When “dorm” is inserted, its prefix “do” is found to match with prefix “do” in the existing word “door”. So the third value in the triplet for the existing node is changed from 3 to 1, corresponding to the prefix “do”. (The word index–first value in triplet–is left unchanged.) And two new nodes are made at the next level for the two trailing substrings, “or” of “door” and “rm” of “dorm” – The array indexes of these words are in ascending order, i.e. “door” MUST come before “dorm” in the node sequence.

When “doom” is inserted, its prefix “do” is found to match with the entire substring stored at the child of the root. Descending further, the subsequent “o” is found to match with the prefix “o” of the substring “or” at the (0,2,3) node. This results in a modification of the (0,2,3) triplet to (0,2,2), and the creation of a new level for the trailing substrings “r” and “m” of “door” and “doom”, respectively, in that order – “door” (word index 0 in array) MUST precede “doom” (word index 3).

Example 2

This shows the sequence of inserts in building Trie 7 shown earlier.


After inserting “cat”

After inserting “muscle”

After inserting “pottery”

After inserting “possible”

After inserting “possum”

After inserting “musk”

After inserting “potato”

After inserting “muse”

Prefix Search

Once the trie is set up for a list of words, you can compute word completions efficienty.

For instance, in the trie of Example 2 above (cat, muscle, …), suppose you wanted to find all words that started with “po” (prefix). The search would start at the root, and touch the nodes [0,0,2],(1,0,2),(2,0,1),(2,2,2),(3,2,3),[2,3,6],[6,3,5],[3,4,7],[4,4,5] . The nodes marked in red are the ones that hold words that begin with the given prefix.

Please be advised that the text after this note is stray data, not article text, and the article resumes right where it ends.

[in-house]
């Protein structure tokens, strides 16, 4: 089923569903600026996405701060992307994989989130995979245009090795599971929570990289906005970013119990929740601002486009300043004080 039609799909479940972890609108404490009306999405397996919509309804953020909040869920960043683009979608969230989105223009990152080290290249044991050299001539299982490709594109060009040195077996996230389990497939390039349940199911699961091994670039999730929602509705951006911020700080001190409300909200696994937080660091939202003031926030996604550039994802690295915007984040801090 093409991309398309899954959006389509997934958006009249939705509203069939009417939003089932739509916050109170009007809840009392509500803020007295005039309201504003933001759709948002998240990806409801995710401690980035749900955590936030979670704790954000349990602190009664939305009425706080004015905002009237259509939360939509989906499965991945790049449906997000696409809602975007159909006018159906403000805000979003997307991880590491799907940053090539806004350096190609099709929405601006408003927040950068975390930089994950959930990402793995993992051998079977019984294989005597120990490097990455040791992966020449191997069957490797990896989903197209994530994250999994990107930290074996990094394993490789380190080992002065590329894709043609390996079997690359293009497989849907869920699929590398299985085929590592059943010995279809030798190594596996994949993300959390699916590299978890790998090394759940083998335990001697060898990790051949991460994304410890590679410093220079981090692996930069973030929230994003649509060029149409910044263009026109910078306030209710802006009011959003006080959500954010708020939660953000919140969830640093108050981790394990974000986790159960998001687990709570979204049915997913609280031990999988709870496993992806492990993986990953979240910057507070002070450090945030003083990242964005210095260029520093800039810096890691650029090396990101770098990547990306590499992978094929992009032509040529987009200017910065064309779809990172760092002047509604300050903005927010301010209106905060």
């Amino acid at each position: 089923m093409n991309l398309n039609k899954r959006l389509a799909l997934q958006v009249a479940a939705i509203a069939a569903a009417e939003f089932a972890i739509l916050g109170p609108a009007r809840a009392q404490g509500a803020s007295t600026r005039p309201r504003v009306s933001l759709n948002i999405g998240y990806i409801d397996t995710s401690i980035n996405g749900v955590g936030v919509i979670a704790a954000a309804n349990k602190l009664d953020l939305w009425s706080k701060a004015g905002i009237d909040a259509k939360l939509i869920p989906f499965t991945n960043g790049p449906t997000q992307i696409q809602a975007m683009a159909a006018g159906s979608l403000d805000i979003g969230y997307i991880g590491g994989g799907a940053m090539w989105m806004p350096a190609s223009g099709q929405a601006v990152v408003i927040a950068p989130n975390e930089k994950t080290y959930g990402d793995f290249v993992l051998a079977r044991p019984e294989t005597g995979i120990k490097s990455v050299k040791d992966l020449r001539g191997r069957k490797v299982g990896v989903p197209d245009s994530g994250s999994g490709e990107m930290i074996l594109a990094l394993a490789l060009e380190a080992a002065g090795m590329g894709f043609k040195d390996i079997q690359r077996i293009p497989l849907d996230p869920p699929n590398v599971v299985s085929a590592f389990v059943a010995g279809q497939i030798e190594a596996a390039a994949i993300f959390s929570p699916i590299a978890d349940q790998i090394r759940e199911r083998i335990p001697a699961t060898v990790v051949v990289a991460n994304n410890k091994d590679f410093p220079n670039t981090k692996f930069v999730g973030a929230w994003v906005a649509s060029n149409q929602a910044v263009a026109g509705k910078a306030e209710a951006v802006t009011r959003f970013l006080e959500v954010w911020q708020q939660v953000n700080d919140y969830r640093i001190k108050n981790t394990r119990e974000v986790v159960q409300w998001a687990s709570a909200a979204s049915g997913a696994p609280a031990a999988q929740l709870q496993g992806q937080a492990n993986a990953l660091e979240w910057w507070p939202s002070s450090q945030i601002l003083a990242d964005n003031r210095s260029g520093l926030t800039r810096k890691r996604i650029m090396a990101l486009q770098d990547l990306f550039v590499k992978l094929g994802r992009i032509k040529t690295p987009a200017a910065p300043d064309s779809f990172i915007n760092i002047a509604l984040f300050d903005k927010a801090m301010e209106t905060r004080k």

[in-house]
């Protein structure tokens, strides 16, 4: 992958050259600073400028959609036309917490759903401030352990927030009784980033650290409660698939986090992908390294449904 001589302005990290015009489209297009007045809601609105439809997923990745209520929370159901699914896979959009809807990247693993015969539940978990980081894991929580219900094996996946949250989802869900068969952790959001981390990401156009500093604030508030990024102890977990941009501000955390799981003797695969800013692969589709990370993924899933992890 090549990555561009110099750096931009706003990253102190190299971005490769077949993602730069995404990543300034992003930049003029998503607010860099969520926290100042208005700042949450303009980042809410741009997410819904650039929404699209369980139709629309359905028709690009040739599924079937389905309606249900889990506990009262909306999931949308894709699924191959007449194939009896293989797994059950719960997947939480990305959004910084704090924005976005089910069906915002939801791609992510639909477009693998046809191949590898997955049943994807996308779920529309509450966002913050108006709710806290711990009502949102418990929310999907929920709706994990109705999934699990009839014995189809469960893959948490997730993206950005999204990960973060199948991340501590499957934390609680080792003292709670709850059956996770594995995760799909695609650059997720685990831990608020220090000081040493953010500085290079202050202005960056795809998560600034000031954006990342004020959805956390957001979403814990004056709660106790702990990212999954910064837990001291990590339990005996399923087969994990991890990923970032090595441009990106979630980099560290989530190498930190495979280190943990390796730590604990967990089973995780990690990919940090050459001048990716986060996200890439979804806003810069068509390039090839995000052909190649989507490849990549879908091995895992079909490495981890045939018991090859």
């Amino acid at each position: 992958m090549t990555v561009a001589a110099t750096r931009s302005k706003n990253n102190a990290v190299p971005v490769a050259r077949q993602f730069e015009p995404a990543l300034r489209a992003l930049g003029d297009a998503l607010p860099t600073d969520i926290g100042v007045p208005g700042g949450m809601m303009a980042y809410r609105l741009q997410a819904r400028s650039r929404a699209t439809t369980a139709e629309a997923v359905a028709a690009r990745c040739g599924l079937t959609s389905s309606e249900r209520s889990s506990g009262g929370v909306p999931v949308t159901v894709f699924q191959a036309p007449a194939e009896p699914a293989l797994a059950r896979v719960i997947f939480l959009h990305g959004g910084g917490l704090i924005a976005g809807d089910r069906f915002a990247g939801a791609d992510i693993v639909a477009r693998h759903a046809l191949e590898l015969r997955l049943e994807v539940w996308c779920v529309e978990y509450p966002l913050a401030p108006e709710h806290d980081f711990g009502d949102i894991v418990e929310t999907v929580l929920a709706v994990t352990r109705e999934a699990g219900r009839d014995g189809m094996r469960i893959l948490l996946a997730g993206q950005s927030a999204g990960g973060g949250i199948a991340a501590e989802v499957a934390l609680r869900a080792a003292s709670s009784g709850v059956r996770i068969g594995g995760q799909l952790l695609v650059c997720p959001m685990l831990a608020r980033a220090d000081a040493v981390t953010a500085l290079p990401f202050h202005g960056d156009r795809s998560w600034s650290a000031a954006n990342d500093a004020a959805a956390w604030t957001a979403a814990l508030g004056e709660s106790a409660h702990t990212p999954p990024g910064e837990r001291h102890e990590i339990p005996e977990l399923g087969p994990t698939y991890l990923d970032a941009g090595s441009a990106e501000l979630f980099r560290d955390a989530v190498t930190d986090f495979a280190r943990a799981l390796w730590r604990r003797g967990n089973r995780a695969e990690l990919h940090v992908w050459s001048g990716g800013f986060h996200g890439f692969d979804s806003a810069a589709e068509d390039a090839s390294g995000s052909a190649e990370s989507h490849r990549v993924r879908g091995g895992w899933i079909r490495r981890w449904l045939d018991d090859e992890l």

Note that NOT ALL nodes in the tree are examined. In particular, after examining (1,0,2), the entire subtree rooted at that node is skipped. This makes the search efficient. (Searching all nodes in the tree would obviously be very inefficient, you might as well have searched the word array in that case, why bother building a trie!)

Methods To Write:

buildTrie: Starting with an empty trie, builds it up by inserting words from an input array, one word at a time. The words in the input array are all lower case, and comprise of letters ONLY.

completionList: For a given search prefix, scans the trie efficiently, gathers and returns an ArrayList of references to all leaf TrieNodes that hold words that begin with the search prefix.

Note: these are references to leaf nodes that exist in the Trie, so you should not create any new nodes. Also, the order in which the leaf nodes appear in the returned list is irrelevant.